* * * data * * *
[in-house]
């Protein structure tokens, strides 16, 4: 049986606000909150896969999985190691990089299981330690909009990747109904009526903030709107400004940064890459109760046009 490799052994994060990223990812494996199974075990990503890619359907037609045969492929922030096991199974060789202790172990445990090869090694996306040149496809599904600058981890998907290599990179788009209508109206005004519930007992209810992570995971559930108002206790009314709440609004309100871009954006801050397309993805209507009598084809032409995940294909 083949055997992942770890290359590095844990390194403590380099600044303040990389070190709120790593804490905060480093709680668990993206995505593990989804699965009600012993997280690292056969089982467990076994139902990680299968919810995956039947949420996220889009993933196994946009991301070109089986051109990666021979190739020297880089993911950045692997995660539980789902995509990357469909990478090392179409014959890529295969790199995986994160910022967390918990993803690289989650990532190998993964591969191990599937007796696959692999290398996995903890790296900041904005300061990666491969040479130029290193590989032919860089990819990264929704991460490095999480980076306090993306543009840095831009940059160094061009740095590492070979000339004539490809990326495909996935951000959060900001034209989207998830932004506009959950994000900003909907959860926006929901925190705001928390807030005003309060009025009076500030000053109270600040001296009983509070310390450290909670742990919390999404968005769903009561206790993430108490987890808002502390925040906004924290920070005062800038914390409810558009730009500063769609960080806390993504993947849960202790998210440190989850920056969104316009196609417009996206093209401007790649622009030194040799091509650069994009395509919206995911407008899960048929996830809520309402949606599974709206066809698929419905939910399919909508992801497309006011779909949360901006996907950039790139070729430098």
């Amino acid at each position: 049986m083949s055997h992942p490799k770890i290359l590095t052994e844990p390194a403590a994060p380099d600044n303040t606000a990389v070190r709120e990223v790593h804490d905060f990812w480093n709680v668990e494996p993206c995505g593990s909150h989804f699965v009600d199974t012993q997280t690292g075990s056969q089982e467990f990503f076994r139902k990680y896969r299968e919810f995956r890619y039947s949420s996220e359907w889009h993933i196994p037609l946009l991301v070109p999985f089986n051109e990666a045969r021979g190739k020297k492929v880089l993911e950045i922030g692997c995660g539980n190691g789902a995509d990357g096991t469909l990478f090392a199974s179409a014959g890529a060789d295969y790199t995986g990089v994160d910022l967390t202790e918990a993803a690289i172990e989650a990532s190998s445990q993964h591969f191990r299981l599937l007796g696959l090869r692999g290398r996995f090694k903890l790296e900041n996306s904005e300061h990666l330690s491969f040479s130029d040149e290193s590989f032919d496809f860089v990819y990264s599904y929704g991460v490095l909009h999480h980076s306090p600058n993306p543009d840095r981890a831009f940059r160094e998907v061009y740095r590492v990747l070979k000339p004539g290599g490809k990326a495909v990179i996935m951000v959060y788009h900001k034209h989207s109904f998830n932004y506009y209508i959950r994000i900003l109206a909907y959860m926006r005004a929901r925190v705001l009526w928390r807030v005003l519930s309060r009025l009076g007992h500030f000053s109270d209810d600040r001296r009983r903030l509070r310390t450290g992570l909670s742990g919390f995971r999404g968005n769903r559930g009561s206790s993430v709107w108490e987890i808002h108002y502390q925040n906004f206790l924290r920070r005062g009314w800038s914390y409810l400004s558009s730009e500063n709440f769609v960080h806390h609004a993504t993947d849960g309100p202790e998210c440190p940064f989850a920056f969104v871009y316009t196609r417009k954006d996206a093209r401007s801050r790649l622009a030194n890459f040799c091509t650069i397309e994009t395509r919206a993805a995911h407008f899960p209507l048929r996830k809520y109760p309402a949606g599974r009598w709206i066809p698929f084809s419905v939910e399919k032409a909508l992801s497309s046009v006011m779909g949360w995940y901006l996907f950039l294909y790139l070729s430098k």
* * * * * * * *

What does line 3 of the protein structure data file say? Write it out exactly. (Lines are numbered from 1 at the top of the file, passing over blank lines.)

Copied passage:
């Amino acid at each position: 049986m083949s055997h992942p490799k770890i290359l590095t052994e844990p390194a403590a994060p380099d600044n303040t606000a990389v070190r709120e990223v790593h804490d905060f990812w480093n709680v668990e494996p993206c995505g593990s909150h989804f699965v009600d199974t012993q997280t690292g075990s056969q089982e467990f990503f076994r139902k990680y896969r299968e919810f995956r890619y039947s949420s996220e359907w889009h993933i196994p037609l946009l991301v070109p999985f089986n051109e990666a045969r021979g190739k020297k492929v880089l993911e950045i922030g692997c995660g539980n190691g789902a995509d990357g096991t469909l990478f090392a199974s179409a014959g890529a060789d295969y790199t995986g990089v994160d910022l967390t202790e918990a993803a690289i172990e989650a990532s190998s445990q993964h591969f191990r299981l599937l007796g696959l090869r692999g290398r996995f090694k903890l790296e900041n996306s904005e300061h990666l330690s491969f040479s130029d040149e290193s590989f032919d496809f860089v990819y990264s599904y929704g991460v490095l909009h999480h980076s306090p600058n993306p543009d840095r981890a831009f940059r160094e998907v061009y740095r590492v990747l070979k000339p004539g290599g490809k990326a495909v990179i996935m951000v959060y788009h900001k034209h989207s109904f998830n932004y506009y209508i959950r994000i900003l109206a909907y959860m926006r005004a929901r925190v705001l009526w928390r807030v005003l519930s309060r009025l009076g007992h500030f000053s109270d209810d600040r001296r009983r903030l509070r310390t450290g992570l909670s742990g919390f995971r999404g968005n769903r559930g009561s206790s993430v709107w108490e987890i808002h108002y502390q925040n906004f206790l924290r920070r005062g009314w800038s914390y409810l400004s558009s730009e500063n709440f769609v960080h806390h609004a993504t993947d849960g309100p202790e998210c440190p940064f989850a920056f969104v871009y316009t196609r417009k954006d996206a093209r401007s801050r790649l622009a030194n890459f040799c091509t650069i397309e994009t395509r919206a993805a995911h407008f899960p209507l048929r996830k809520y109760p309402a949606g599974r009598w709206i066809p698929f084809s419905v939910e399919k032409a909508l992801s497309s046009v006011m779909g949360w995940y901006l996907f950039l294909y790139l070729s430098k």